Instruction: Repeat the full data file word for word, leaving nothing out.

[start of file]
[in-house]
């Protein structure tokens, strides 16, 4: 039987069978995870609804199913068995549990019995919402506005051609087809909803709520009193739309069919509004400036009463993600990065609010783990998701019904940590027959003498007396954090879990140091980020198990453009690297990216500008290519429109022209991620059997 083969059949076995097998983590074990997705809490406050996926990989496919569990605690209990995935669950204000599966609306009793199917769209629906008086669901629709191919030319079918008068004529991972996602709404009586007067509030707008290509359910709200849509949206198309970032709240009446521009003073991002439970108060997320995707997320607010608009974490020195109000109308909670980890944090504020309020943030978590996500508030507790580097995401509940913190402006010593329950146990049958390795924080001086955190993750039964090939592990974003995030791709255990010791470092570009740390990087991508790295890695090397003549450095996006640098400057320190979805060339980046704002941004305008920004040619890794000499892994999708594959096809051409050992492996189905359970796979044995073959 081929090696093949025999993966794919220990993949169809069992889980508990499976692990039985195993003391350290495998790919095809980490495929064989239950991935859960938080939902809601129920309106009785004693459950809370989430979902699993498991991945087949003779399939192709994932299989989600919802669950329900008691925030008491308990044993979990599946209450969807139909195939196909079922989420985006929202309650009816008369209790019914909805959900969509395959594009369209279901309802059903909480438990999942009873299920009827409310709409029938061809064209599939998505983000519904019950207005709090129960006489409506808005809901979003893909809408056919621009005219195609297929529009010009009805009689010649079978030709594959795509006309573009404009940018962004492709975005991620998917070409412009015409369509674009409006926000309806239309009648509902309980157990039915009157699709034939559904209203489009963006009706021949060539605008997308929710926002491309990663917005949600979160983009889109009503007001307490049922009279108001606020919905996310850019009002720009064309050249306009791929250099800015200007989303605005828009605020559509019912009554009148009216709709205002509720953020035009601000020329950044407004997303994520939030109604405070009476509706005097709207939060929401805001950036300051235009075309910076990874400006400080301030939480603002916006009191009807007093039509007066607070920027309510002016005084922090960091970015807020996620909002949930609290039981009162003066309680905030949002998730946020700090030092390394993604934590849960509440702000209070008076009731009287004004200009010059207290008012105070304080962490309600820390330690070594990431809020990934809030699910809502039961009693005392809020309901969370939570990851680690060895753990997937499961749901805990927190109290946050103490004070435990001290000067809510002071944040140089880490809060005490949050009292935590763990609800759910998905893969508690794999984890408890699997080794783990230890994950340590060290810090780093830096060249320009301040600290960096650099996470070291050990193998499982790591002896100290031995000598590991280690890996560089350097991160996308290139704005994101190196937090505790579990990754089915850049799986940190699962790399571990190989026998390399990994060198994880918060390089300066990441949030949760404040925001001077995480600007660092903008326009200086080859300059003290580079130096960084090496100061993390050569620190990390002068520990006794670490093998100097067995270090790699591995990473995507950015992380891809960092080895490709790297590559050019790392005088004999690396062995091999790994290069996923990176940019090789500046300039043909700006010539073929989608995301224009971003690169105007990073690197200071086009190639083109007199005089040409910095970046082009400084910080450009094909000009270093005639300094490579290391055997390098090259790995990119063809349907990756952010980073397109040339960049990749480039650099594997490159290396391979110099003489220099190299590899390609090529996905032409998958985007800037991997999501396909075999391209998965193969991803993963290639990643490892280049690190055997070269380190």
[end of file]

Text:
[in-house]
């Protein structure tokens, strides 16, 4: 039987069978995870609804199913068995549990019995919402506005051609087809909803709520009193739309069919509004400036009463993600990065609010783990998701019904940590027959003498007396954090879990140091980020198990453009690297990216500008290519429109022209991620059997 083969059949076995097998983590074990997705809490406050996926990989496919569990605690209990995935669950204000599966609306009793199917769209629906008086669901629709191919030319079918008068004529991972996602709404009586007067509030707008290509359910709200849509949206198309970032709240009446521009003073991002439970108060997320995707997320607010608009974490020195109000109308909670980890944090504020309020943030978590996500508030507790580097995401509940913190402006010593329950146990049958390795924080001086955190993750039964090939592990974003995030791709255990010791470092570009740390990087991508790295890695090397003549450095996006640098400057320190979805060339980046704002941004305008920004040619890794000499892994999708594959096809051409050992492996189905359970796979044995073959 081929090696093949025999993966794919220990993949169809069992889980508990499976692990039985195993003391350290495998790919095809980490495929064989239950991935859960938080939902809601129920309106009785004693459950809370989430979902699993498991991945087949003779399939192709994932299989989600919802669950329900008691925030008491308990044993979990599946209450969807139909195939196909079922989420985006929202309650009816008369209790019914909805959900969509395959594009369209279901309802059903909480438990999942009873299920009827409310709409029938061809064209599939998505983000519904019950207005709090129960006489409506808005809901979003893909809408056919621009005219195609297929529009010009009805009689010649079978030709594959795509006309573009404009940018962004492709975005991620998917070409412009015409369509674009409006926000309806239309009648509902309980157990039915009157699709034939559904209203489009963006009706021949060539605008997308929710926002491309990663917005949600979160983009889109009503007001307490049922009279108001606020919905996310850019009002720009064309050249306009791929250099800015200007989303605005828009605020559509019912009554009148009216709709205002509720953020035009601000020329950044407004997303994520939030109604405070009476509706005097709207939060929401805001950036300051235009075309910076990874400006400080301030939480603002916006009191009807007093039509007066607070920027309510002016005084922090960091970015807020996620909002949930609290039981009162003066309680905030949002998730946020700090030092390394993604934590849960509440702000209070008076009731009287004004200009010059207290008012105070304080962490309600820390330690070594990431809020990934809030699910809502039961009693005392809020309901969370939570990851680690060895753990997937499961749901805990927190109290946050103490004070435990001290000067809510002071944040140089880490809060005490949050009292935590763990609800759910998905893969508690794999984890408890699997080794783990230890994950340590060290810090780093830096060249320009301040600290960096650099996470070291050990193998499982790591002896100290031995000598590991280690890996560089350097991160996308290139704005994101190196937090505790579990990754089915850049799986940190699962790399571990190989026998390399990994060198994880918060390089300066990441949030949760404040925001001077995480600007660092903008326009200086080859300059003290580079130096960084090496100061993390050569620190990390002068520990006794670490093998100097067995270090790699591995990473995507950015992380891809960092080895490709790297590559050019790392005088004999690396062995091999790994290069996923990176940019090789500046300039043909700006010539073929989608995301224009971003690169105007990073690197200071086009190639083109007199005089040409910095970046082009400084910080450009094909000009270093005639300094490579290391055997390098090259790995990119063809349907990756952010980073397109040339960049990749480039650099594997490159290396391979110099003489220099190299590899390609090529996905032409998958985007800037991997999501396909075999391209998965193969991803993963290639990643490892280049690190055997070269380190």